Hop Jig

Hop Jig

FOR the following dance-tune I have, unfortunately, no name. I found it as I give it, in a valuable manuscript collection of the dance-tunes popular in Ireland about a century back, and of which I made mention in a preceding notice. It is a pleasing specimen of the class of Irish jigs, in triple, or nine-eight time, known in Munster by the name of “hop jig,” and also “slip time; ” and, as I have already remarked, I consider such class of tunes as very peculiar to Ireland. I may further observe, that in such jigs we often find, instead of triplets, a succession of long and short, or crotchet and quaver, notes throughout the parts,—a peculiarity of structure which is also often found in the jigs in common, or six-eight, measure, which are known by the name of “single jigs.”

In reference to the kind of dance adapted to this description of jig, Mr. Joyce writes as follows :—

“The dance of the hop jig is the most pleasing, airy, and graceful of all the Munster dances that have come under my observation. It is generally danced by four persons—of whom two are females—but the number is not limited. As in the reel, only the alternate parts of the tune are danced; during the other parts the dancers move round the room. In the reel, however, this movement is little more than a mere walk, though performed in a systematic way; but in the hop jig the dancers skip lightly round, keeping perfect time with the music—which is played very quickly—and arrive in their respective places in time to commence the ‘step’ to the next part of the tune.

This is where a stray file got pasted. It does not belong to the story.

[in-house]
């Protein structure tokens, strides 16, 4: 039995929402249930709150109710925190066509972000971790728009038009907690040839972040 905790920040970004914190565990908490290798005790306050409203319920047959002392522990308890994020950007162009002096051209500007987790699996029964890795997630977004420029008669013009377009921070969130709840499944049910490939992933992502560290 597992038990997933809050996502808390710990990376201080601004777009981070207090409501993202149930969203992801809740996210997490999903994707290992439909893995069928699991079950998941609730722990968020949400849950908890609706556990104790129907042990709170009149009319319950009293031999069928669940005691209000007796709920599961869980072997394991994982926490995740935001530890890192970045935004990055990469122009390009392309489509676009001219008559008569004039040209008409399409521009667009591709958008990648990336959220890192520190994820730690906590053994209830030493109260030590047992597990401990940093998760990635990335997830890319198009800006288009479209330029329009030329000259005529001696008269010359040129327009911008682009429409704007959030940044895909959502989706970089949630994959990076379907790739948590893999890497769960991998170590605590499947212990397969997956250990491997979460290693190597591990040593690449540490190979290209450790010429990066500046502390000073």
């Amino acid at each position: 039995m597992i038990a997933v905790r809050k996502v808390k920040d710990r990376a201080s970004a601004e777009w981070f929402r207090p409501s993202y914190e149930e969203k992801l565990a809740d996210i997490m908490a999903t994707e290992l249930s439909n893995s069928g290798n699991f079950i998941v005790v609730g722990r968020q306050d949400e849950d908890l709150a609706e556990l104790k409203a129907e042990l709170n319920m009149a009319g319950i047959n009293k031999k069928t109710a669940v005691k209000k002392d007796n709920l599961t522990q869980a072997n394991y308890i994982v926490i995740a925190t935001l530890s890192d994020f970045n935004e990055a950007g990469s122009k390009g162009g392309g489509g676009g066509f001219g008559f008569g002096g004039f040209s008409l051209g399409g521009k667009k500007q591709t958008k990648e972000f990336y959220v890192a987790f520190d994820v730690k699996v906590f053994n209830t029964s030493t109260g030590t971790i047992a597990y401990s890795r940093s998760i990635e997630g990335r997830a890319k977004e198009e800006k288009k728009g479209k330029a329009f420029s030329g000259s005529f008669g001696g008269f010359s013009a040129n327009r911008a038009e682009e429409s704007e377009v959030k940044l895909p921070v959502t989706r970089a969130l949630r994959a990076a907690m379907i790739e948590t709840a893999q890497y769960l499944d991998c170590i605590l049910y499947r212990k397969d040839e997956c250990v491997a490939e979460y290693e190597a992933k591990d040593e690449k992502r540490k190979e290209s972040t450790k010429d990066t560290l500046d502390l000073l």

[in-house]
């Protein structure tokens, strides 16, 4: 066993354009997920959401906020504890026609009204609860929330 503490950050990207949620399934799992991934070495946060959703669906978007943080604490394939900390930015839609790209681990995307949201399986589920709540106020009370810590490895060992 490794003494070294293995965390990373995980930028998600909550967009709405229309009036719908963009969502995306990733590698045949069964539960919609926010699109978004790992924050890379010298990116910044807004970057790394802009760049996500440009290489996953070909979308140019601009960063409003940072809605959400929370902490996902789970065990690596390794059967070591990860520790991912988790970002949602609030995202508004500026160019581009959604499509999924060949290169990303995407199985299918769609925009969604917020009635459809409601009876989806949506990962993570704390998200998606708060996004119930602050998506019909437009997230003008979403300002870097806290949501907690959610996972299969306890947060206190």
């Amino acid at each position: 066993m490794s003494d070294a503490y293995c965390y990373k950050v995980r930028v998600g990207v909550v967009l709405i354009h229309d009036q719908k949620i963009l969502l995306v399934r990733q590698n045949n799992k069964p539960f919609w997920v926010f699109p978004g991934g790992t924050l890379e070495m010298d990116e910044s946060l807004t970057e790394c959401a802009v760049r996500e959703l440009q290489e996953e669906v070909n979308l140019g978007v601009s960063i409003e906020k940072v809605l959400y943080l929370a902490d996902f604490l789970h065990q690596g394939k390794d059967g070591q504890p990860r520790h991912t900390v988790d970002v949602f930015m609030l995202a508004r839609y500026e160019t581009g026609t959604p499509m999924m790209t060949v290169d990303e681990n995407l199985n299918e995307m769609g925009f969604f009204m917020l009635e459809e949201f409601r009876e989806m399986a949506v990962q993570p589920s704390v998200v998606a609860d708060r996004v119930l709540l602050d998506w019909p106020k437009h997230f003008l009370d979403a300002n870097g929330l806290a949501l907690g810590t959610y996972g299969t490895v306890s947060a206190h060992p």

“The ‘steps’ of a hop jig are quite unlike those of any other dance,—they all consist of light and graceful skipping,—most exciting, and not at all so fatiguing as the steps of a reel or a double jig. In general the floor is struck, or rather, tipped lightly, three times during every bar of the tune; and from this description, the appropriateness of the names ‘hop jig,’ and ‘slip time,’ will be at once apparent. Occasionally, however, the heavier steps of the double jig dance are applied to this also; but from the greater quickness with which it is necessary to perform them, the exercise is excessively fatiguing.”

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